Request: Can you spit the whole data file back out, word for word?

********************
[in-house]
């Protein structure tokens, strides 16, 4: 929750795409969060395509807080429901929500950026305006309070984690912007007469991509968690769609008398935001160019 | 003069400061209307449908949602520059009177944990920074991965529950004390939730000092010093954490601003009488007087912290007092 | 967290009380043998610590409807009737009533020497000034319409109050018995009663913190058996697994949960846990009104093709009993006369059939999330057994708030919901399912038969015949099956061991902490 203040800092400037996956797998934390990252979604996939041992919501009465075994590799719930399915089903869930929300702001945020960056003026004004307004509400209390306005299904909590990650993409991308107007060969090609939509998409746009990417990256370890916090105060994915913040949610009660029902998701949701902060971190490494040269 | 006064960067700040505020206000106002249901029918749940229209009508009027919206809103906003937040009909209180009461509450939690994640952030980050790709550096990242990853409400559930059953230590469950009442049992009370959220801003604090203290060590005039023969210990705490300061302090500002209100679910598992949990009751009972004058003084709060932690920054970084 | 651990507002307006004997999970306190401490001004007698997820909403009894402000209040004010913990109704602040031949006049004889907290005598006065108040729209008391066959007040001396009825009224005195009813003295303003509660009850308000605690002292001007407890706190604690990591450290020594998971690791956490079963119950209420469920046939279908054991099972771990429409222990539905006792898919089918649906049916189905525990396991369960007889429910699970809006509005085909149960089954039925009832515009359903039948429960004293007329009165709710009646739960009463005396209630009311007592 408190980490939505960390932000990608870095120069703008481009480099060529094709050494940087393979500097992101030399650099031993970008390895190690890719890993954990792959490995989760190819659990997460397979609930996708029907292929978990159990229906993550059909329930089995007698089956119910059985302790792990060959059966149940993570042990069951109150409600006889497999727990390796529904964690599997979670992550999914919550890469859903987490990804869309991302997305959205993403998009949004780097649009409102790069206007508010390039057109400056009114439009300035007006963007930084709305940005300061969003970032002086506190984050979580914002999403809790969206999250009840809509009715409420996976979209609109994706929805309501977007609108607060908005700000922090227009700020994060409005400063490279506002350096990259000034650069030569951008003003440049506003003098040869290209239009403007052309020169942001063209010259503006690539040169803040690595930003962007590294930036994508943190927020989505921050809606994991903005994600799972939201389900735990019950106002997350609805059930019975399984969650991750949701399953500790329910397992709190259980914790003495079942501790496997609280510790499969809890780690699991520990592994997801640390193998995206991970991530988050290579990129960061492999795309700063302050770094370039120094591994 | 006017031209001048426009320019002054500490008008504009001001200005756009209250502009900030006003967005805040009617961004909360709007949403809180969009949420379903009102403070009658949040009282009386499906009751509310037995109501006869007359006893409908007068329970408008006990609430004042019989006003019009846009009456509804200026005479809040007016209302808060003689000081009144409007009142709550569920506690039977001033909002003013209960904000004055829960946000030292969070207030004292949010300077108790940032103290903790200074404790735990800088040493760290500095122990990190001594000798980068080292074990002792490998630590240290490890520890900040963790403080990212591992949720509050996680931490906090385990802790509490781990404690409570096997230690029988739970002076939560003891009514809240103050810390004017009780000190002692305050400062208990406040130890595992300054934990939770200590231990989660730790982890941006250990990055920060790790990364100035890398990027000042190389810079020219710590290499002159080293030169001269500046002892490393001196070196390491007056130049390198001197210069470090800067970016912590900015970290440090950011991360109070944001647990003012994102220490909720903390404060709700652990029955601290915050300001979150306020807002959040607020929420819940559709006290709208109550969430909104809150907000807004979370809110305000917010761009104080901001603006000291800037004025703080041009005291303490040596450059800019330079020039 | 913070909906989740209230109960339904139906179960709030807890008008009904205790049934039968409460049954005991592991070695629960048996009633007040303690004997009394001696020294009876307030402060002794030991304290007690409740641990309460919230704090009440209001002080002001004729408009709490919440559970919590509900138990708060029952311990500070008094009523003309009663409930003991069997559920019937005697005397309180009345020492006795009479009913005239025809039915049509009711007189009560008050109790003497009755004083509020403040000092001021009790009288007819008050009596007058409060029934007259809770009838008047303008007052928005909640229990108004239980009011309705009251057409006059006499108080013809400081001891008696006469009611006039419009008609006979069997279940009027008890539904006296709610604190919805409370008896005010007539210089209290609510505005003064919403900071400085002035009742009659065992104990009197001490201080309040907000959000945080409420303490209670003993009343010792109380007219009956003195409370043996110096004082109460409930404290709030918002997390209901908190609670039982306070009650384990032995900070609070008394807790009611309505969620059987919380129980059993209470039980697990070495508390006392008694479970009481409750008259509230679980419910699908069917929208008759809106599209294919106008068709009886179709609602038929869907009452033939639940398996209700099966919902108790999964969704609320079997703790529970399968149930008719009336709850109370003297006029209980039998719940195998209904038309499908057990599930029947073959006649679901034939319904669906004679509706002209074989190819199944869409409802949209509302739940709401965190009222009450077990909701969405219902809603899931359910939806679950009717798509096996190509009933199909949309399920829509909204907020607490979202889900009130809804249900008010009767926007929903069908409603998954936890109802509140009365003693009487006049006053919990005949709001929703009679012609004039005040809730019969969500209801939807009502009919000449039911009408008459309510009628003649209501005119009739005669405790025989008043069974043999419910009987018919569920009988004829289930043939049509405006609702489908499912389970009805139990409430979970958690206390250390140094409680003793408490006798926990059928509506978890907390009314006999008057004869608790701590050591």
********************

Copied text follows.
[in-house]
């Protein structure tokens, strides 16, 4: 929750795409969060395509807080429901929500950026305006309070984690912007007469991509968690769609008398935001160019 | 003069400061209307449908949602520059009177944990920074991965529950004390939730000092010093954490601003009488007087912290007092 | 967290009380043998610590409807009737009533020497000034319409109050018995009663913190058996697994949960846990009104093709009993006369059939999330057994708030919901399912038969015949099956061991902490 203040800092400037996956797998934390990252979604996939041992919501009465075994590799719930399915089903869930929300702001945020960056003026004004307004509400209390306005299904909590990650993409991308107007060969090609939509998409746009990417990256370890916090105060994915913040949610009660029902998701949701902060971190490494040269 | 006064960067700040505020206000106002249901029918749940229209009508009027919206809103906003937040009909209180009461509450939690994640952030980050790709550096990242990853409400559930059953230590469950009442049992009370959220801003604090203290060590005039023969210990705490300061302090500002209100679910598992949990009751009972004058003084709060932690920054970084 | 651990507002307006004997999970306190401490001004007698997820909403009894402000209040004010913990109704602040031949006049004889907290005598006065108040729209008391066959007040001396009825009224005195009813003295303003509660009850308000605690002292001007407890706190604690990591450290020594998971690791956490079963119950209420469920046939279908054991099972771990429409222990539905006792898919089918649906049916189905525990396991369960007889429910699970809006509005085909149960089954039925009832515009359903039948429960004293007329009165709710009646739960009463005396209630009311007592 408190980490939505960390932000990608870095120069703008481009480099060529094709050494940087393979500097992101030399650099031993970008390895190690890719890993954990792959490995989760190819659990997460397979609930996708029907292929978990159990229906993550059909329930089995007698089956119910059985302790792990060959059966149940993570042990069951109150409600006889497999727990390796529904964690599997979670992550999914919550890469859903987490990804869309991302997305959205993403998009949004780097649009409102790069206007508010390039057109400056009114439009300035007006963007930084709305940005300061969003970032002086506190984050979580914002999403809790969206999250009840809509009715409420996976979209609109994706929805309501977007609108607060908005700000922090227009700020994060409005400063490279506002350096990259000034650069030569951008003003440049506003003098040869290209239009403007052309020169942001063209010259503006690539040169803040690595930003962007590294930036994508943190927020989505921050809606994991903005994600799972939201389900735990019950106002997350609805059930019975399984969650991750949701399953500790329910397992709190259980914790003495079942501790496997609280510790499969809890780690699991520990592994997801640390193998995206991970991530988050290579990129960061492999795309700063302050770094370039120094591994 | 006017031209001048426009320019002054500490008008504009001001200005756009209250502009900030006003967005805040009617961004909360709007949403809180969009949420379903009102403070009658949040009282009386499906009751509310037995109501006869007359006893409908007068329970408008006990609430004042019989006003019009846009009456509804200026005479809040007016209302808060003689000081009144409007009142709550569920506690039977001033909002003013209960904000004055829960946000030292969070207030004292949010300077108790940032103290903790200074404790735990800088040493760290500095122990990190001594000798980068080292074990002792490998630590240290490890520890900040963790403080990212591992949720509050996680931490906090385990802790509490781990404690409570096997230690029988739970002076939560003891009514809240103050810390004017009780000190002692305050400062208990406040130890595992300054934990939770200590231990989660730790982890941006250990990055920060790790990364100035890398990027000042190389810079020219710590290499002159080293030169001269500046002892490393001196070196390491007056130049390198001197210069470090800067970016912590900015970290440090950011991360109070944001647990003012994102220490909720903390404060709700652990029955601290915050300001979150306020807002959040607020929420819940559709006290709208109550969430909104809150907000807004979370809110305000917010761009104080901001603006000291800037004025703080041009005291303490040596450059800019330079020039 | 913070909906989740209230109960339904139906179960709030807890008008009904205790049934039968409460049954005991592991070695629960048996009633007040303690004997009394001696020294009876307030402060002794030991304290007690409740641990309460919230704090009440209001002080002001004729408009709490919440559970919590509900138990708060029952311990500070008094009523003309009663409930003991069997559920019937005697005397309180009345020492006795009479009913005239025809039915049509009711007189009560008050109790003497009755004083509020403040000092001021009790009288007819008050009596007058409060029934007259809770009838008047303008007052928005909640229990108004239980009011309705009251057409006059006499108080013809400081001891008696006469009611006039419009008609006979069997279940009027008890539904006296709610604190919805409370008896005010007539210089209290609510505005003064919403900071400085002035009742009659065992104990009197001490201080309040907000959000945080409420303490209670003993009343010792109380007219009956003195409370043996110096004082109460409930404290709030918002997390209901908190609670039982306070009650384990032995900070609070008394807790009611309505969620059987919380129980059993209470039980697990070495508390006392008694479970009481409750008259509230679980419910699908069917929208008759809106599209294919106008068709009886179709609602038929869907009452033939639940398996209700099966919902108790999964969704609320079997703790529970399968149930008719009336709850109370003297006029209980039998719940195998209904038309499908057990599930029947073959006649679901034939319904669906004679509706002209074989190819199944869409409802949209509302739940709401965190009222009450077990909701969405219902809603899931359910939806679950009717798509096996190509009933199909949309399920829509909204907020607490979202889900009130809804249900008010009767926007929903069908409603998954936890109802509140009365003693009487006049006053919990005949709001929703009679012609004039005040809730019969969500209801939807009502009919000449039911009408008459309510009628003649209501005119009739005669405790025989008043069974043999419910009987018919569920009988004829289930043939049509405006609702489908499912389970009805139990409430979970958690206390250390140094409680003793408490006798926990059928509506978890907390009314006999008057004869608790701590050591």